A livestock tradition | PostIndependent.com

A livestock tradition

RIFLE ” Hope O’Neill’s 1969 Camaro is in need of a new paint job.

The silver and black classic Chevy with hideaway headlights will soon be cherry red thanks to Indigo.

Indigo is her 1,218-pound steer that was crowned Grand Champion at this year’s Garfield County Fair.

Hope is outweighed by more than 1,100 pounds and it may be a struggle, but she pulls Indigo through the arena with expertise. This is Hope’s fifth Grand Champion steer.

“She’s small but she ain’t scared of anything,” Hope’s father Kerry says proudly.

At 20, this was Hope’s 4-H finale after 12 years.

“It’s been a lot of fun,” she says, preparing Indigo to enter the arena for the livestock sale. The massive steer will be a prized bidding item.

The livestock auction is a county fair tradition that still has a place in a region where farm and ranchland are vanishing.

All the youngsters know where their animals are headed.

“It depends a lot of their personality,” Hope says about parting with her animal. “I’m kinda feeling guilty.”

The petite blonde with a squeaky voice that matches her small frame smiles as she talks about Indigo. She’s been taking care of the steer since October.

He’s a good steer and she will miss him.

As the first animal in the area, Indigo fetches $9.50 a pound. That’s a cool $11,571 paid out by Alpine Bank.

That will be plenty of cash for Hope to get her coveted Camaro painted and lots left over for school and savings.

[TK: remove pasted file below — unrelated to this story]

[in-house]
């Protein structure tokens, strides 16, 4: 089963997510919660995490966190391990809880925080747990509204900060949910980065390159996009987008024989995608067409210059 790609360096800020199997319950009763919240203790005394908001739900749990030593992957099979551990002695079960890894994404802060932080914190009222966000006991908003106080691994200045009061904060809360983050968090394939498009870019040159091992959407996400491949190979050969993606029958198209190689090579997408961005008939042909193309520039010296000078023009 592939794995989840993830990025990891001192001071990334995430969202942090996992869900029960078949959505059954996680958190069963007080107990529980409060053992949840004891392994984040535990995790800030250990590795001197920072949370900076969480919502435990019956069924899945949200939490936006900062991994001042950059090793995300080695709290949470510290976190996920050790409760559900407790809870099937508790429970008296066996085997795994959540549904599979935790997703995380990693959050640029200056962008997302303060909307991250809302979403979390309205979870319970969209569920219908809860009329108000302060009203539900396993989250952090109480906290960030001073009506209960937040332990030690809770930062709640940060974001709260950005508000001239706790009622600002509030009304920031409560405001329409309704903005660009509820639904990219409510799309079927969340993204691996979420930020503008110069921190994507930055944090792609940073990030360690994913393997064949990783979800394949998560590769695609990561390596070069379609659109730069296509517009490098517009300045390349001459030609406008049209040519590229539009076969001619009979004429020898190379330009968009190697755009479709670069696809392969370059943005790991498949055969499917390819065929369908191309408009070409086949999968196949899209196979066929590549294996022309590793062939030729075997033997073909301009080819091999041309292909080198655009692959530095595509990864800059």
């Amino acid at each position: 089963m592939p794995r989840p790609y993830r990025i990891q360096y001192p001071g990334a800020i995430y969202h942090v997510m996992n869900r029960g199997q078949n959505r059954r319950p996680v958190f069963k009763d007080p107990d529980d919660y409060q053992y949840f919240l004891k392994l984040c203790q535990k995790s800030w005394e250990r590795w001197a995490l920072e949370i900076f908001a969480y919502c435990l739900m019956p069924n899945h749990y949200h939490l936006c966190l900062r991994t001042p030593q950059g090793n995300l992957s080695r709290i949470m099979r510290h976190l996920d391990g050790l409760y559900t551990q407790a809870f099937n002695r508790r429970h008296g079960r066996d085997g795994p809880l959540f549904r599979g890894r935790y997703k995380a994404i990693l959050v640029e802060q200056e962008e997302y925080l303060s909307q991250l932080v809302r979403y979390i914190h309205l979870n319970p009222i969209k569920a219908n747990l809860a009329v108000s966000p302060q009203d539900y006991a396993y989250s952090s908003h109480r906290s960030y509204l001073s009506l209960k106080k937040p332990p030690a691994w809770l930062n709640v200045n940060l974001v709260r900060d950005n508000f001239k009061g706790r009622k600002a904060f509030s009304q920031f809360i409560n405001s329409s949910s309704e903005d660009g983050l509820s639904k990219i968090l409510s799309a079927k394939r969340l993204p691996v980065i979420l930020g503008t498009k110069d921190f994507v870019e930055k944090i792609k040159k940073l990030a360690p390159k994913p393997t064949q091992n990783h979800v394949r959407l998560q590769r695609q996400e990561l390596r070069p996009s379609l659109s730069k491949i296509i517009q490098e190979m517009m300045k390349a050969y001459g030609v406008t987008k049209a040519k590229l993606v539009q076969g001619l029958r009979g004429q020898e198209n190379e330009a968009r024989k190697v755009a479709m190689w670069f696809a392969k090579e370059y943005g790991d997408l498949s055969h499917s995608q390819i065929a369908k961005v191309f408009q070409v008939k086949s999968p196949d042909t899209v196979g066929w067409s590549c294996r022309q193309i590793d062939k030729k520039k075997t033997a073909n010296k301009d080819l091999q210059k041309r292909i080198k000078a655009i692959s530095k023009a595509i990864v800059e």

Today at around 7:30 a.m. Indigo will be leaving home for good. After a short stay at the feedlot, it’s off to the meat locker plant for processing, then to the freezer and finally the dinner table.

Such is the cycle of livestock.

“I’m going to be kind of sad,” says 10-year-old Toni Gross from Carbondale. Her face splattered with freckles and her red hair in pigtails, Toni will be selling a steer and a pig named Captain.

“Pigs are kind of easy (to take care of),” she says grinning, “but steers are hard.”

Her steer is named Norman ” remember the movie “City Slickers?”

Toni says Norman is kind of ornery. “He likes to run off sometimes.”

But she’s going to miss him.

Hope’s cousin Lydia Chiles of Rifle finally saw her hard work pay off. After five years in 4-H, Lydia snared a Reserve Grand Champion ribbon for her steer General Lee.

“I guess I’m going out with kind of a bang,” she says proudly.

“I will be hard,” she says about sending her steer off after the auction. “He’s really sweet and cuddly, so it’s going to be hard.”

These young women know that the steers aren’t pets. They had a job to do and did it. Lydia says there won’t be tears but there will be some tugs on the heartstrings. Encana paid more than $7,500 for General Lee

With the indoor arena filled with a few hundred people, it was obvious that the rural tradition of the livestock auction is now sprinkled with modern times.

There were as many Levis as Wranglers, and enough preppie shorts to leave the old-timers shaking their heads. Stetsons and ball caps dotted the arena, and a couple of bandanas were used to cover a head and not the neck. There were nearly as many Nike’s and New Balance sneakers as there were Justin Boots.

It was a true hodgepodge of people. As the twentysomething man strolled by in a Megadeth rock-n-roll T-shirt, a thirtysomething woman passed by in her tight Wranglers and strawberry-colored boots and a western long-sleeved shirt.

The gamut. It is the modern livestock auction.

The auction itself brings in tens of thousands of dollars to the youngsters selling their animals. Some will be saving for college, others will buy cars and paint jobs for cars. After nearly a year’s worth of work, they finally get paid.